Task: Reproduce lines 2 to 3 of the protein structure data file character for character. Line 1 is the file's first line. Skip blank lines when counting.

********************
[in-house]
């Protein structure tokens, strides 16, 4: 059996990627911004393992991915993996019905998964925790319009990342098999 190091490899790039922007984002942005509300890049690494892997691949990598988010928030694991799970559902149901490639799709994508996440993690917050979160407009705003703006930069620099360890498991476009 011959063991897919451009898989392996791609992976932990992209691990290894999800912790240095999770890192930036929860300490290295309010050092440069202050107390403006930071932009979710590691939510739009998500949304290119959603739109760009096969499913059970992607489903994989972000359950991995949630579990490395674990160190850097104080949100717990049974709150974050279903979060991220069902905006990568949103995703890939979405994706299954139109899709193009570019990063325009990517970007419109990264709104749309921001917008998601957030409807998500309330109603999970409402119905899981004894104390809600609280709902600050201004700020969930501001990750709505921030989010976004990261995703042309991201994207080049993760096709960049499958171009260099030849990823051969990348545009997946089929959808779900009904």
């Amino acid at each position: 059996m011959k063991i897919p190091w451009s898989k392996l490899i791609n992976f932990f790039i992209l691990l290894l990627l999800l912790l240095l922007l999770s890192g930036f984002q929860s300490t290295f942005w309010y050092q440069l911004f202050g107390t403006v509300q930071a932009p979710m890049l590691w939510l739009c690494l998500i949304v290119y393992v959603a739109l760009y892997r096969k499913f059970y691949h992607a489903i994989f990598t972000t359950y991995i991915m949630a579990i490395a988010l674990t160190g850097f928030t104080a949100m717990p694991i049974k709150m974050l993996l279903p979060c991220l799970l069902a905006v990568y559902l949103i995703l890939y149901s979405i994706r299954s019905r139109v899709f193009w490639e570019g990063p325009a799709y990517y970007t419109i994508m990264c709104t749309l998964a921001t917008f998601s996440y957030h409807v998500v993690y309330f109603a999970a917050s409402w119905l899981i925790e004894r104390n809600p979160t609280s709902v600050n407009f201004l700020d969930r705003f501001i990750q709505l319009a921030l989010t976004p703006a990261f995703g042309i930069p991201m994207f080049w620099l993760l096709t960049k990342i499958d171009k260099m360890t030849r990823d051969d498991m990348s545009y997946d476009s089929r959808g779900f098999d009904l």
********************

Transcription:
């Protein structure tokens, strides 16, 4: 059996990627911004393992991915993996019905998964925790319009990342098999 190091490899790039922007984002942005509300890049690494892997691949990598988010928030694991799970559902149901490639799709994508996440993690917050979160407009705003703006930069620099360890498991476009 011959063991897919451009898989392996791609992976932990992209691990290894999800912790240095999770890192930036929860300490290295309010050092440069202050107390403006930071932009979710590691939510739009998500949304290119959603739109760009096969499913059970992607489903994989972000359950991995949630579990490395674990160190850097104080949100717990049974709150974050279903979060991220069902905006990568949103995703890939979405994706299954139109899709193009570019990063325009990517970007419109990264709104749309921001917008998601957030409807998500309330109603999970409402119905899981004894104390809600609280709902600050201004700020969930501001990750709505921030989010976004990261995703042309991201994207080049993760096709960049499958171009260099030849990823051969990348545009997946089929959808779900009904």
């Amino acid at each position: 059996m011959k063991i897919p190091w451009s898989k392996l490899i791609n992976f932990f790039i992209l691990l290894l990627l999800l912790l240095l922007l999770s890192g930036f984002q929860s300490t290295f942005w309010y050092q440069l911004f202050g107390t403006v509300q930071a932009p979710m890049l590691w939510l739009c690494l998500i949304v290119y393992v959603a739109l760009y892997r096969k499913f059970y691949h992607a489903i994989f990598t972000t359950y991995i991915m949630a579990i490395a988010l674990t160190g850097f928030t104080a949100m717990p694991i049974k709150m974050l993996l279903p979060c991220l799970l069902a905006v990568y559902l949103i995703l890939y149901s979405i994706r299954s019905r139109v899709f193009w490639e570019g990063p325009a799709y990517y970007t419109i994508m990264c709104t749309l998964a921001t917008f998601s996440y957030h409807v998500v993690y309330f109603a999970a917050s409402w119905l899981i925790e004894r104390n809600p979160t609280s709902v600050n407009f201004l700020d969930r705003f501001i990750q709505l319009a921030l989010t976004p703006a990261f995703g042309i930069p991201m994207f080049w620099l993760l096709t960049k990342i499958d171009k260099m360890t030849r990823d051969d498991m990348s545009y997946d476009s089929r959808g779900f098999d009904l």